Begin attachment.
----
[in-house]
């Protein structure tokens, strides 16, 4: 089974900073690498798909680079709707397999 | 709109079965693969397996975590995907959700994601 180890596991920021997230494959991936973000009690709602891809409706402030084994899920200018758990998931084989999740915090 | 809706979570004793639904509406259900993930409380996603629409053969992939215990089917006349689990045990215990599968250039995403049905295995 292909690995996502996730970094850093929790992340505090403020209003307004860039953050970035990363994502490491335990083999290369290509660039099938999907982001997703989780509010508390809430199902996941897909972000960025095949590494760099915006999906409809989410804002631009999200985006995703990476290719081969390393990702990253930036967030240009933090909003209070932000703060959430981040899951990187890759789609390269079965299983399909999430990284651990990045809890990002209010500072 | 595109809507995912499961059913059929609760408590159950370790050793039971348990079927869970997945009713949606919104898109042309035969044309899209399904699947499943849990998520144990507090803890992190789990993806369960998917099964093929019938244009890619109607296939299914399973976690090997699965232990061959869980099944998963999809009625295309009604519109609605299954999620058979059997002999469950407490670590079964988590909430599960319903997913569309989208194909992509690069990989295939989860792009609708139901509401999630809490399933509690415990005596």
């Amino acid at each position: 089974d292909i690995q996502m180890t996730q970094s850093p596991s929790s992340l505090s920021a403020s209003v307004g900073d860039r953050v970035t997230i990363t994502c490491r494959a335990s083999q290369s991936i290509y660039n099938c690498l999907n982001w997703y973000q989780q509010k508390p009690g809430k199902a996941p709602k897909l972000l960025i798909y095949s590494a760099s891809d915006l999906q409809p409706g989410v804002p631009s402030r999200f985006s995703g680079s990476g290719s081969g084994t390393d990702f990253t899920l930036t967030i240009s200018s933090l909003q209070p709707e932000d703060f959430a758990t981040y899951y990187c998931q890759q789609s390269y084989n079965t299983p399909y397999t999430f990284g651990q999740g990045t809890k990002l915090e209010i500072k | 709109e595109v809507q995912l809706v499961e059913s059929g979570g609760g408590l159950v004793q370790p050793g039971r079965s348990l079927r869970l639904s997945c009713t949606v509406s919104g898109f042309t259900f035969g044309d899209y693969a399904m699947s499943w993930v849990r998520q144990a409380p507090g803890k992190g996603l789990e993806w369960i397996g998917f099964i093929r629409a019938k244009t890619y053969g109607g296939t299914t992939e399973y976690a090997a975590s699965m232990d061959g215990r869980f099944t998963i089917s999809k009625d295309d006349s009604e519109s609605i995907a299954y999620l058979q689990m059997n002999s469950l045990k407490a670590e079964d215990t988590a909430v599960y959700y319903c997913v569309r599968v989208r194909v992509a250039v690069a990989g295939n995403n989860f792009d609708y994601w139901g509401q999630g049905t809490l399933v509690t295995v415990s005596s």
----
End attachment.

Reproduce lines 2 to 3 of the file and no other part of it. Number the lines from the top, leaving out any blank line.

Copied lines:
């Protein structure tokens, strides 16, 4: 089974900073690498798909680079709707397999 | 709109079965693969397996975590995907959700994601 180890596991920021997230494959991936973000009690709602891809409706402030084994899920200018758990998931084989999740915090 | 809706979570004793639904509406259900993930409380996603629409053969992939215990089917006349689990045990215990599968250039995403049905295995 292909690995996502996730970094850093929790992340505090403020209003307004860039953050970035990363994502490491335990083999290369290509660039099938999907982001997703989780509010508390809430199902996941897909972000960025095949590494760099915006999906409809989410804002631009999200985006995703990476290719081969390393990702990253930036967030240009933090909003209070932000703060959430981040899951990187890759789609390269079965299983399909999430990284651990990045809890990002209010500072 | 595109809507995912499961059913059929609760408590159950370790050793039971348990079927869970997945009713949606919104898109042309035969044309899209399904699947499943849990998520144990507090803890992190789990993806369960998917099964093929019938244009890619109607296939299914399973976690090997699965232990061959869980099944998963999809009625295309009604519109609605299954999620058979059997002999469950407490670590079964988590909430599960319903997913569309989208194909992509690069990989295939989860792009609708139901509401999630809490399933509690415990005596």
């Amino acid at each position: 089974d292909i690995q996502m180890t996730q970094s850093p596991s929790s992340l505090s920021a403020s209003v307004g900073d860039r953050v970035t997230i990363t994502c490491r494959a335990s083999q290369s991936i290509y660039n099938c690498l999907n982001w997703y973000q989780q509010k508390p009690g809430k199902a996941p709602k897909l972000l960025i798909y095949s590494a760099s891809d915006l999906q409809p409706g989410v804002p631009s402030r999200f985006s995703g680079s990476g290719s081969g084994t390393d990702f990253t899920l930036t967030i240009s200018s933090l909003q209070p709707e932000d703060f959430a758990t981040y899951y990187c998931q890759q789609s390269y084989n079965t299983p399909y397999t999430f990284g651990q999740g990045t809890k990002l915090e209010i500072k | 709109e595109v809507q995912l809706v499961e059913s059929g979570g609760g408590l159950v004793q370790p050793g039971r079965s348990l079927r869970l639904s997945c009713t949606v509406s919104g898109f042309t259900f035969g044309d899209y693969a399904m699947s499943w993930v849990r998520q144990a409380p507090g803890k992190g996603l789990e993806w369960i397996g998917f099964i093929r629409a019938k244009t890619y053969g109607g296939t299914t992939e399973y976690a090997a975590s699965m232990d061959g215990r869980f099944t998963i089917s999809k009625d295309d006349s009604e519109s609605i995907a299954y999620l058979q689990m059997n002999s469950l045990k407490a670590e079964d215990t988590a909430v599960y959700y319903c997913v569309r599968v989208r194909v992509a250039v690069a990989g295939n995403n989860f792009d609708y994601w139901g509401q999630g049905t809490l399933v509690t295995v415990s005596s």